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I have this alias to grep under the cursor (for the entire project):

" bind K to grep word under cursor
nnoremap K :grep! "\b<C-R><C-W>\b"<CR>:cw<CR><ENTER>

How can I change this to only grep the contents of the currently opened file?

note: My grep is linked to the silver searcher like so:

if executable('ag')
  " Use ag over grep
  let &grepprg = "ag -w"
endif

Update: How to avoid the hotkey window?

mas suggested I use fzf Blines command, which worked using this keyboard shortcut:

nnoremap L :BLines "\b<C-R><C-W>\b"<CR>

when I put the cursor on a word and type L, I get the results in a hotkey window like so:

enter image description here

However If I simply type the following into the command line

:BLines 

I have a much more pleasant window that appears in the middle of the screen

enter image description here

What is it in my keyboard shortcut that's preventing the middle screen window from appearing?

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  • If you have fzf and fzf.vim installed, you can try Blines from the command mode.
    – mas
    Jan 29, 2023 at 1:37
  • thanks mas! It worked, but I updated my question with a little tweak
    – abbood
    Jan 29, 2023 at 5:44
  • As vim provides * for searching a word under the cursor, I tried :nnoremap * yiw:BLines <C-R><C-W><CR> and it works quite nicely. You don't have to remember a new command to search for a word under the cursor.
    – mas
    Jan 29, 2023 at 6:27
  • That's odd.. isn't <C-R><C-W> for copying the word under the cursor in command notation? Why do you still have it in your command if you are already using *?
    – abbood
    Jan 29, 2023 at 13:20
  • 1
    <C-r><C-w> pastes the contents of the register. First we have to yank the word under the cursor to the register via yiw and then paste back the same for the query in the command mode. Hope that helps.
    – mas
    Jan 30, 2023 at 2:04

1 Answer 1

1

I would do:

nnoremap K :grep! "\b<C-R><C-W>\b" %<CR>:cw<CR><ENTER>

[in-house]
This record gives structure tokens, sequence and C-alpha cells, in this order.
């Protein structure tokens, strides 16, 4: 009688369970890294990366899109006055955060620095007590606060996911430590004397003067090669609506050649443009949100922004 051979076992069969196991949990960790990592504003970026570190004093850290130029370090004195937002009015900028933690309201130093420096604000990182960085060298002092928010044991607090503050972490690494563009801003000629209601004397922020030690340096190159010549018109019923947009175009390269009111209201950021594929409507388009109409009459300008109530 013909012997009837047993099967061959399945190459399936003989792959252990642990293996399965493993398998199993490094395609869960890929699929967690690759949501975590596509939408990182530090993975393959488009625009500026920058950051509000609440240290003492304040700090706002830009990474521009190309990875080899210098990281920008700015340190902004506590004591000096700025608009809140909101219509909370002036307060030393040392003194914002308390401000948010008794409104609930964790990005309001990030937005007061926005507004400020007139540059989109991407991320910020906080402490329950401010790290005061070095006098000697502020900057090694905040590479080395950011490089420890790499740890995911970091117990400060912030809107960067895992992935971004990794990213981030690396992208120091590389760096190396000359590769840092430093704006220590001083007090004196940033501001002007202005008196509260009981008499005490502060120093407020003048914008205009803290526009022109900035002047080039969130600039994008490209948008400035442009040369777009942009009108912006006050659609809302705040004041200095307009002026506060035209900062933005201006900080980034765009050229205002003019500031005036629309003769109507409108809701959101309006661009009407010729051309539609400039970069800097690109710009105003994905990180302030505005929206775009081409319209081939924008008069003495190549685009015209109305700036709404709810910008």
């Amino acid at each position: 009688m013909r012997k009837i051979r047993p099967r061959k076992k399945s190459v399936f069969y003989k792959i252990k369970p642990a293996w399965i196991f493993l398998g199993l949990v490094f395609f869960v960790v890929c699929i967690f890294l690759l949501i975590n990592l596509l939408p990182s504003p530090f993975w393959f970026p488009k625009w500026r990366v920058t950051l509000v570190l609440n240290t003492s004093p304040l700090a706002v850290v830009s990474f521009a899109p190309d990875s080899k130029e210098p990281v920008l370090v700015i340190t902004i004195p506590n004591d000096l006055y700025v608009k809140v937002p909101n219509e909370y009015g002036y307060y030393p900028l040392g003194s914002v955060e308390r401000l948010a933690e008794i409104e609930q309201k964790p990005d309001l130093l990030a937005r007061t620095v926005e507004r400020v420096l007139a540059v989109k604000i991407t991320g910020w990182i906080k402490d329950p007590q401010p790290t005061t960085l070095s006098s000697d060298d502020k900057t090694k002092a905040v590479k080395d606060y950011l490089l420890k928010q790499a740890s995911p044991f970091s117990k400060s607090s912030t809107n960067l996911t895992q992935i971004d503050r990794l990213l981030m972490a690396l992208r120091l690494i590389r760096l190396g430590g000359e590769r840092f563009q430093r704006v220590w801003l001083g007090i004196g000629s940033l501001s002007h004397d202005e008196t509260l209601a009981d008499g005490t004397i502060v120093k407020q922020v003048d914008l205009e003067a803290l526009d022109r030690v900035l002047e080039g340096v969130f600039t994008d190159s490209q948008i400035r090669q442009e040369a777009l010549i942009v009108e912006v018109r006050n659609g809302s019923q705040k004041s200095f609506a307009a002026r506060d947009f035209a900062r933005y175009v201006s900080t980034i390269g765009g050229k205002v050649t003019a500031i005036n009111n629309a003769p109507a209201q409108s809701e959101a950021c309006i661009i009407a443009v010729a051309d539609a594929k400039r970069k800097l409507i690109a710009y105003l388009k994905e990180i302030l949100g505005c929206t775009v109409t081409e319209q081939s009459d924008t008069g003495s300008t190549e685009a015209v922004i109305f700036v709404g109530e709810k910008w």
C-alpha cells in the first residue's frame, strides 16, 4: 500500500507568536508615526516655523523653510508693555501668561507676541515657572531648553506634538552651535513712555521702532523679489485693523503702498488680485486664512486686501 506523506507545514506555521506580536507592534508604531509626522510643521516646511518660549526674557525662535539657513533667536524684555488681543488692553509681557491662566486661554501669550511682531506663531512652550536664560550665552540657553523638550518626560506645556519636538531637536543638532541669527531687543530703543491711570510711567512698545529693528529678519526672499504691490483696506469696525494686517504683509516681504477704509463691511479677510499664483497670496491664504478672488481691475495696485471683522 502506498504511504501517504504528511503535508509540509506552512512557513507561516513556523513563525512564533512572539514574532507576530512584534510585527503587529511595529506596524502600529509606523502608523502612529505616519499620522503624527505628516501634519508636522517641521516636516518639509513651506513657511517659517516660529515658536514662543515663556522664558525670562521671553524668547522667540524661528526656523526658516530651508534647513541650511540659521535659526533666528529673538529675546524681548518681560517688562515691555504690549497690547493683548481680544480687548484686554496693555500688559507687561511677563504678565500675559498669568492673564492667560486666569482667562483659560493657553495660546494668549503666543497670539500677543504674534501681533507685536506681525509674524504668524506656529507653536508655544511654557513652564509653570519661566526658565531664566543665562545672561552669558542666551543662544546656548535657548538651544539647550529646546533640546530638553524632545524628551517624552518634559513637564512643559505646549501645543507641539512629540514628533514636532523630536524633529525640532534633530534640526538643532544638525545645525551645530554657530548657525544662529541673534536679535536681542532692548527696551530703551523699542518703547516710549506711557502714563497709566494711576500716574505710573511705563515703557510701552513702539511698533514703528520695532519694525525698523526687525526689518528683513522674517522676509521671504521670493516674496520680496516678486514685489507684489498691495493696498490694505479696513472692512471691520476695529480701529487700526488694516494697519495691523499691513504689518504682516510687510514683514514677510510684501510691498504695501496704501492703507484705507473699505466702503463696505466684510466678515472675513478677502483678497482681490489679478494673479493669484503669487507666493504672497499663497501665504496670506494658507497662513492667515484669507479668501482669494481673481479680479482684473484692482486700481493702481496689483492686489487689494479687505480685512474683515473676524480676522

Remark: grep is looking into the corresponding file. If your buffer is not saved on disk the result will be puzzling. To limit the problem, at the expense of saving the file, you could add the save operation into the mapping.

nnoremap K :w<CR>:grep! "\b<C-R><C-W>\b" %<CR>:cw<CR><ENTER>

If you want not to change the file on disk but accept to temporarily change it for the sake of grep you could do:

nnoremap K :w<CR>:grep! "\b<C-R><C-W>\b" %<CR>:earlier 1f<CR>:w<CR>:later 1f<CR>:cw<CR><ENTER>

Explanation:

  • :w save the file on disk to let grep analyze it
  • :earlier 1f restore the buffer to the content previously saved on disk
  • :w restore the content of the file
  • :later 1f restore the buffer
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  • 2
    That would work on the current file, though, not the current buffer. Maybe that's what OP want.
    – romainl
    Jan 28, 2023 at 10:23
  • You are right, I have tried to improve the answer to take your remark into account (not a perfect solution but better than nothing) Jan 28, 2023 at 10:36
  • My bad I was actually interested in searching the current file (not the current buffer - I corrected the question), so I'm using your initial script: nnoremap K :grep! "\b<C-R><C-W>\b" %<CR>:cw<CR><ENTER> However when I use it and the list of the matched searches appear, nothing happens when I press enter, which wasn't the original behavior. Can you please amend it so that when I press enter it jumps to the location of that search result?
    – abbood
    Jan 28, 2023 at 18:24
  • See :help :grep.
    – romainl
    Jan 28, 2023 at 19:02

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